How to prepare our businesses and our communities for natural disasters - by Nancy Greenwald

March 16, 2018 - Connecticut
Nancy Greenwald,
Construction Institute

2017 was the costliest year on record for natural disasters in the US. The toll on people’s lives is incalculable and the hard cost of recovery stands at least $305 billion and rising! 

Ben Franklin’s axiom that an ounce of prevention is worth a pound of cure could not be truer. Whether you are a business, a town, or an individual, having a disaster recovery plan in place is crucial. 

When it comes to planning and recovery, we need to plan both individually and as a community. If you are a business, your facility might be unaffected, but if your workers are unable to get to the facility because a major bridge has washed out, your company will not be able to function effectively. 

Being prepared saves both lives and money. Research by an independent group of experts in 2005 found that for every dollar invested in actions to reduce disaster losses, the nation saves about $4 in future costs.

Despite the savings in lives and money that be achieved from disaster management planning, most of us are not very well prepared. A majority (68%) of small-business owners don’t have a written disaster recovery plan  – even though about half (49%) said it would take their business at least three months to recover from a natural disaster. Despite FEMA’s work, in the U.S., only 10% of earthquake and flood-prone households have adopted mitigation strategies.

The truth is that preventive actions to reduce the costly cycle of rebuilding and repair are needed now more than ever. There are steps that individuals, businesses and communities can take now to better prepare for and avoid the worst effects of extreme weather –  and reduce costs.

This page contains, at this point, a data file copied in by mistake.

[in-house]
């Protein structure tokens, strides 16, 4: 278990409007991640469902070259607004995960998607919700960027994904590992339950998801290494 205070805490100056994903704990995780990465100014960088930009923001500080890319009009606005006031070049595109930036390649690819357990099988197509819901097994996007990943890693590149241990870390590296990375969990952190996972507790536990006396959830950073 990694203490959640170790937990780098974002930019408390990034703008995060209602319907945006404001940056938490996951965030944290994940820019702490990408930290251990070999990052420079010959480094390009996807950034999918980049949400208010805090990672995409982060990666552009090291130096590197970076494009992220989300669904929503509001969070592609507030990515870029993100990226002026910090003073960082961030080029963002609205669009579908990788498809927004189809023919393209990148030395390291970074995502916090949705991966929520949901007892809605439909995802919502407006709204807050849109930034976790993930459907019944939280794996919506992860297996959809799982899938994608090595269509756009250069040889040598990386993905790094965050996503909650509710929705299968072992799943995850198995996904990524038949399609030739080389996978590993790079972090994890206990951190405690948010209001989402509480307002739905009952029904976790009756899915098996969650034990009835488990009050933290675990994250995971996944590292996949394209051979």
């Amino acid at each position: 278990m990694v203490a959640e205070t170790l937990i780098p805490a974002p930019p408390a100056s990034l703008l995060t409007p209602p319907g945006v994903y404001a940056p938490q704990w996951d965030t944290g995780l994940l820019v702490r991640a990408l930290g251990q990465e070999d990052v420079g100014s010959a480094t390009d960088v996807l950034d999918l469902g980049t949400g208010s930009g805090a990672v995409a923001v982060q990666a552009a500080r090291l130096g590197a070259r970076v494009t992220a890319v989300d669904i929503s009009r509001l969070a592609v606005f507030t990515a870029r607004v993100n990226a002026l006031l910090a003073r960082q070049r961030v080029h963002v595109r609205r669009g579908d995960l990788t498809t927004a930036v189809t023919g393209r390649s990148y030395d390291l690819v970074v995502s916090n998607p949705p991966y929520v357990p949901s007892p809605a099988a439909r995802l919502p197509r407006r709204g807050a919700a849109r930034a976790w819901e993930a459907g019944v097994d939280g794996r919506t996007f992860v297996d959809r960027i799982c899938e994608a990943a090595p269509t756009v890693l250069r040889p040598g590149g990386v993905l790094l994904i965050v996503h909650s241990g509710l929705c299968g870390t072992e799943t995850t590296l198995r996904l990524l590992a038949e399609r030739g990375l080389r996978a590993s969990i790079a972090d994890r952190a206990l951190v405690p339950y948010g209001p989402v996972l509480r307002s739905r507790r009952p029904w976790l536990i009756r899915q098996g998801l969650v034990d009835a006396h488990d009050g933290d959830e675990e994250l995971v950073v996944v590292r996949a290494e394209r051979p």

The Construction Institute has assembled a team of experts, including some who worked on the recent recovery efforts in Puerto Rico, for a program on March 22nd at the Norwalk Inn that will focus on practical steps for disaster planning and recovery. Lead by moderator, Mark Adams - National Real Estate Project Delivery Team - PricewaterhouseCoopers, LLP, the panel includes:

• Fiona Cousins - director, ARUP Group Board - ARUP

• Christopher Day - second vice president of Catastrophe Operations - Travelers

• Robert Kenny - Region 1 Emergency Management Coordinator - CT Division of Emergency Management and Homeland Security (DEMHS)

• Tom Norton - regional head of security, North Americas - Henkel Corp.; and 

• Suzanne Novak - president - Erudyne LLC.

Don’t miss this unique opportunity to learn from the experts.  If you own, manage, design, construct and/or repair buildings and care about building resilient communities, join us for an open discussion about natural disasters and become better informed about making decisions that impact the future of your facilities and the resiliency of your community. Join us for Earth, Wind, Water & Fire: Planning for, recovering quickly, and curbing damage from natural disasters. 

Let’s be prepared.

To register, go to http://construction.org/event/FCCOwnersForum. The Construction Institute of the University of Hartford is a neutral non-profit organization whose members are dedicated to the improvement of the industry and of the built environment.

Footnotes

1National Institute of Building Sciences, Multihazard Mitigation Council, Natural Hazard Mitigation Saves: An Independent Study to Assess Future Savings From Mitigation Activities (2005), http://c.ymcdn.com/sites/www.nibs.org/resource/resmgr/MMC/hms_vol2_ch1-7.pdf?hhSearchTerms=Natural+and+hazard+and+mitigation.

2“Most Business Owners Aren’t Prepared for Natural Disasters, Study Says | Nationwide.Com”. February, 2017. 

3Shreve, C.M., and I. Kelman. 2014. “Does Mitigation Save? Reviewing Cost-Benefit Analyses Of Disaster Risk Reduction”. International Journal ff Disaster Risk Reduction 10: 213-235. Elsevier BV. doi:10.1016/j.ijdrr.2014.08.004.

Nancy Greenwald is executive director of The Construction Institute, Hartford, Conn.

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